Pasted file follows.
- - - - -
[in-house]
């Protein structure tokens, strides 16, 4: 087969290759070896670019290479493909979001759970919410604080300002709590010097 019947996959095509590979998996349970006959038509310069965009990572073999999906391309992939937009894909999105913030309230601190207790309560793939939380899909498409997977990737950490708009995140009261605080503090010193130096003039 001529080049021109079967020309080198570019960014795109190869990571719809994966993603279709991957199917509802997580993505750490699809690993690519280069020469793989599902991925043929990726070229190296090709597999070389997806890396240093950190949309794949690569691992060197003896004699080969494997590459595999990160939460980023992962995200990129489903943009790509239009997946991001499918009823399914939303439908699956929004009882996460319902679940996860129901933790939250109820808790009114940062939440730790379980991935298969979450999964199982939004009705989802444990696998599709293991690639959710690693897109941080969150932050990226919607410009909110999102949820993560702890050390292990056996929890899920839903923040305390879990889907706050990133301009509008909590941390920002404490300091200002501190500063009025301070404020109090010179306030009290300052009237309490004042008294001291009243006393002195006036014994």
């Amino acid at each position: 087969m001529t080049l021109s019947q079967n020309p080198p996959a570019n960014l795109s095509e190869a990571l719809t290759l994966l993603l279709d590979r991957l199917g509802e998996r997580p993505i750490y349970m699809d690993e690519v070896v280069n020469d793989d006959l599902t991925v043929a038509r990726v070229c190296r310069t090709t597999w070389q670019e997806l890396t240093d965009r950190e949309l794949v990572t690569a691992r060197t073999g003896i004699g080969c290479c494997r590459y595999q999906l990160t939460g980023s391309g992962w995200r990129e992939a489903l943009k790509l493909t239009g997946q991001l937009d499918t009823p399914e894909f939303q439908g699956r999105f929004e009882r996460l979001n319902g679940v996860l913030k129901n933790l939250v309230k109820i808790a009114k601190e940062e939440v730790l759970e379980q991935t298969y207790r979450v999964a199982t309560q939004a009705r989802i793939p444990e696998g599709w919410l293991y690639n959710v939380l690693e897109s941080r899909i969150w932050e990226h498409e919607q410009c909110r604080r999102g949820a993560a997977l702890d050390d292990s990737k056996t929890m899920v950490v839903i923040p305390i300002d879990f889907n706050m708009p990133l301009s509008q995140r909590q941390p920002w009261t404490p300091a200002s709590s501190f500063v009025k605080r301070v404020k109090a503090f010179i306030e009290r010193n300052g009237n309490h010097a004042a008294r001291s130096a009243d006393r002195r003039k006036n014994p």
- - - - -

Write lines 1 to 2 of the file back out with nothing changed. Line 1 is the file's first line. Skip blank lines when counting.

[in-house]
């Protein structure tokens, strides 16, 4: 087969290759070896670019290479493909979001759970919410604080300002709590010097 019947996959095509590979998996349970006959038509310069965009990572073999999906391309992939937009894909999105913030309230601190207790309560793939939380899909498409997977990737950490708009995140009261605080503090010193130096003039 001529080049021109079967020309080198570019960014795109190869990571719809994966993603279709991957199917509802997580993505750490699809690993690519280069020469793989599902991925043929990726070229190296090709597999070389997806890396240093950190949309794949690569691992060197003896004699080969494997590459595999990160939460980023992962995200990129489903943009790509239009997946991001499918009823399914939303439908699956929004009882996460319902679940996860129901933790939250109820808790009114940062939440730790379980991935298969979450999964199982939004009705989802444990696998599709293991690639959710690693897109941080969150932050990226919607410009909110999102949820993560702890050390292990056996929890899920839903923040305390879990889907706050990133301009509008909590941390920002404490300091200002501190500063009025301070404020109090010179306030009290300052009237309490004042008294001291009243006393002195006036014994």